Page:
Students up protests over French retirement reform

Students up protests over French retirement reform

Third day of stir hits rail service, oil refineries

Students up protests over French retirement reform

While the striking students won’t reach retirement age for decades, the government is keeping a close eye on how their protests play out. Students have brought down major government reforms in the past and student actions have degenerated into violence.

The country’s main university and high school student unions called for nationwide protests Thursday, including in front of France’s main employers’ lobby, Medef, hoping to carry the momentum of the movement against President Nicolas Sarkozy’s push to raise the retirement age from 60 to 62. The students and labor unions see the pension reform as an attack on hard-earned social protections.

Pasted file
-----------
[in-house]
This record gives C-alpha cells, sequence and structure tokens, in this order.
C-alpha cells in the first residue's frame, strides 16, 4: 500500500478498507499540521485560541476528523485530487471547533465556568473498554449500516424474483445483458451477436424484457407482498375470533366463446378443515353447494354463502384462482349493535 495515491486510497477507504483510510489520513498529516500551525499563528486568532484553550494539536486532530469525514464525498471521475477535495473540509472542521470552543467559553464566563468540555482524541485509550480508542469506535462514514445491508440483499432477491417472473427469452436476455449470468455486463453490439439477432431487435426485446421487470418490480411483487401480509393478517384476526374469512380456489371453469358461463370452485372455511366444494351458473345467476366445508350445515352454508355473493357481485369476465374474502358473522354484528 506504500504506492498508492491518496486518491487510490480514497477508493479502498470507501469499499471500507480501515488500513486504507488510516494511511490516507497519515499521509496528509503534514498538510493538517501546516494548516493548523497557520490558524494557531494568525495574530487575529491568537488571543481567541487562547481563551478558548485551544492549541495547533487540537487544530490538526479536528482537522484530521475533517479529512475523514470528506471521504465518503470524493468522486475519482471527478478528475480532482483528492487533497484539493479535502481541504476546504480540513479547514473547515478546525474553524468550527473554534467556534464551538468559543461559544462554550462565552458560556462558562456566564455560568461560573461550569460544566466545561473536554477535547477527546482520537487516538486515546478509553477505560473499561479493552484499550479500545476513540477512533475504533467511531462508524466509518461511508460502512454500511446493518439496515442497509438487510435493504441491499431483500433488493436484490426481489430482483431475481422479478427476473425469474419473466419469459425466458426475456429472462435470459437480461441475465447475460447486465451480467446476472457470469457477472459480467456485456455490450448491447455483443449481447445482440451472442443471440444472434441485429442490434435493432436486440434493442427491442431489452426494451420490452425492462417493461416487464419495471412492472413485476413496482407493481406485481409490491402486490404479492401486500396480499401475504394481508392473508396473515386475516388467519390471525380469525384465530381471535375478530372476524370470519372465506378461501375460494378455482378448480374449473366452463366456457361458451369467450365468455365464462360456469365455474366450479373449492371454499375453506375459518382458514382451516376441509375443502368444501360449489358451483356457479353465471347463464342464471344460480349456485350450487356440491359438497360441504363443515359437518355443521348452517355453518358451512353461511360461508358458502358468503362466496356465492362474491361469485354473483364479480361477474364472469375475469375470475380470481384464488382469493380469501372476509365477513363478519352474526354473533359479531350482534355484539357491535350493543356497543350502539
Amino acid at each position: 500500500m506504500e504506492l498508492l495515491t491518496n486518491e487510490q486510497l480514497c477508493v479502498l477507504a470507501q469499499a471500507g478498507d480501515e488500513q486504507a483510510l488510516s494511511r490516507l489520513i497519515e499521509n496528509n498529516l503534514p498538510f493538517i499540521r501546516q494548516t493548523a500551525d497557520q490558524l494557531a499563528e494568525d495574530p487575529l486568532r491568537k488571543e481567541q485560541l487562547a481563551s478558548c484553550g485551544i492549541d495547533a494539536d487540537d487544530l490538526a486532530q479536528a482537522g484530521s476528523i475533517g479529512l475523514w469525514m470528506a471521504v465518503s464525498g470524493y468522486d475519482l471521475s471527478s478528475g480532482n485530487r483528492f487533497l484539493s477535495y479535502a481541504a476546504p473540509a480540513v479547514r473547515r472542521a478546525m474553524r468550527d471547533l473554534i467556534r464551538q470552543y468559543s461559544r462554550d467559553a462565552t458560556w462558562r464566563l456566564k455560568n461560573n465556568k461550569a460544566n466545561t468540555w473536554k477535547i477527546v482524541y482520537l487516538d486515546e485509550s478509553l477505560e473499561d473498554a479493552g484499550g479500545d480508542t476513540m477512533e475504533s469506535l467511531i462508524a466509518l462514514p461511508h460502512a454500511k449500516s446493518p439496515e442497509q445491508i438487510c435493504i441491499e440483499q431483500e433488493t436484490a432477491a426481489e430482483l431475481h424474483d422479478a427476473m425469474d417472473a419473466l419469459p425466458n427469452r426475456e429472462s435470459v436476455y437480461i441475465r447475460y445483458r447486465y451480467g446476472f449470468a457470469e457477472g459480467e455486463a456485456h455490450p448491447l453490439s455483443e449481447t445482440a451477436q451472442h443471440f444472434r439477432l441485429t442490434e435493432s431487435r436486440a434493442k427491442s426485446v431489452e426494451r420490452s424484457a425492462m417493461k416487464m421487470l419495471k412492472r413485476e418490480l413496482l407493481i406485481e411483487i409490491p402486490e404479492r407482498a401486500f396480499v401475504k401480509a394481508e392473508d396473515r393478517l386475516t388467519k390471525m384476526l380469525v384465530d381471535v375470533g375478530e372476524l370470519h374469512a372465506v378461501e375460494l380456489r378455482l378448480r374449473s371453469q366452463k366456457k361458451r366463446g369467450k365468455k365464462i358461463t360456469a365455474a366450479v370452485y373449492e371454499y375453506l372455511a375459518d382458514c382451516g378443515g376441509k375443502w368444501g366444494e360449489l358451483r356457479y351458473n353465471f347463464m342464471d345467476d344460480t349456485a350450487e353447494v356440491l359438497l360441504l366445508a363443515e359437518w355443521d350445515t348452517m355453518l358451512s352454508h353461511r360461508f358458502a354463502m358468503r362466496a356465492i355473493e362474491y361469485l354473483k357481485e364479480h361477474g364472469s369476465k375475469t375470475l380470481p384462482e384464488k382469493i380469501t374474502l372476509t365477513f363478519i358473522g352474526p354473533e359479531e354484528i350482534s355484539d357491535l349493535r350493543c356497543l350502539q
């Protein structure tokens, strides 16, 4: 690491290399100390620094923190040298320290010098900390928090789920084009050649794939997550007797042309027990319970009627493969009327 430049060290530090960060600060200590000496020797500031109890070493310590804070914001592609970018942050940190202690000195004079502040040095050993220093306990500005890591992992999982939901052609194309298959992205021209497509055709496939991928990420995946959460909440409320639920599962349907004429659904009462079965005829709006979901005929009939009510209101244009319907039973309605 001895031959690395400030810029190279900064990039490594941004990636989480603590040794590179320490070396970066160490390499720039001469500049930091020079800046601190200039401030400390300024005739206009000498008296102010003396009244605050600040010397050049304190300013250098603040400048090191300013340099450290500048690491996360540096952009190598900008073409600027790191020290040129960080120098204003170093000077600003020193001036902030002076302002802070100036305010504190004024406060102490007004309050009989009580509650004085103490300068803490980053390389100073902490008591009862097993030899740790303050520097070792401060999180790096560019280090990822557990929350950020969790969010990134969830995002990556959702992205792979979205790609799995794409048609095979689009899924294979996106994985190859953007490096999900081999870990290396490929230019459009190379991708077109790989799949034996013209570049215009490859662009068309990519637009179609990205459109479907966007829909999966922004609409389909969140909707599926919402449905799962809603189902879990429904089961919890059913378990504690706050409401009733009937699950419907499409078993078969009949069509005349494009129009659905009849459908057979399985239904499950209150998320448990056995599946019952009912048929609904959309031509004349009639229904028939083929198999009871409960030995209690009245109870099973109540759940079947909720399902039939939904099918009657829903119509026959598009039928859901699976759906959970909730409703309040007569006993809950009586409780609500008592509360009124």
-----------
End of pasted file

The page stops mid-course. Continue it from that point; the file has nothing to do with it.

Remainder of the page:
Sarkozy has stuck firmly by the reform despite this week’s protests. The governing conservatives say it is the only way to save the money-losing pension system in a country with a huge budget deficit and sluggish growth. It’s a problem governments across Europe are facing, and France’s retirement age even with the reform would remain one of the lowest in the rich world.

Schools disrupted

By midday Thursday, 345 high schools were blockaded or otherwise disrupted by the strikes, or nearly 8 per cent of high schools nationwide, according to the Education Ministry. That was up from 135 on Wednesday and 357 on Tuesday.

Universities were also seeing disruptions. The University of Rennes-2 in western France was closed all day “for security reasons” amid student rallies, the university administration announced.

While Paris transit workers were mostly back on the job after strikes earlier this week, the workers of SNCF rail authority continued their walk out for a third day, disrupting TGV and local train traffic. About 20 per cent of train employees were on strike Thursday.

Workers at oil giant Total’s six French refineries kept up their protest, and in a statement Wednesday union leaders there said “not one drop of oil” has been produced at the Total plants since Tuesday morning.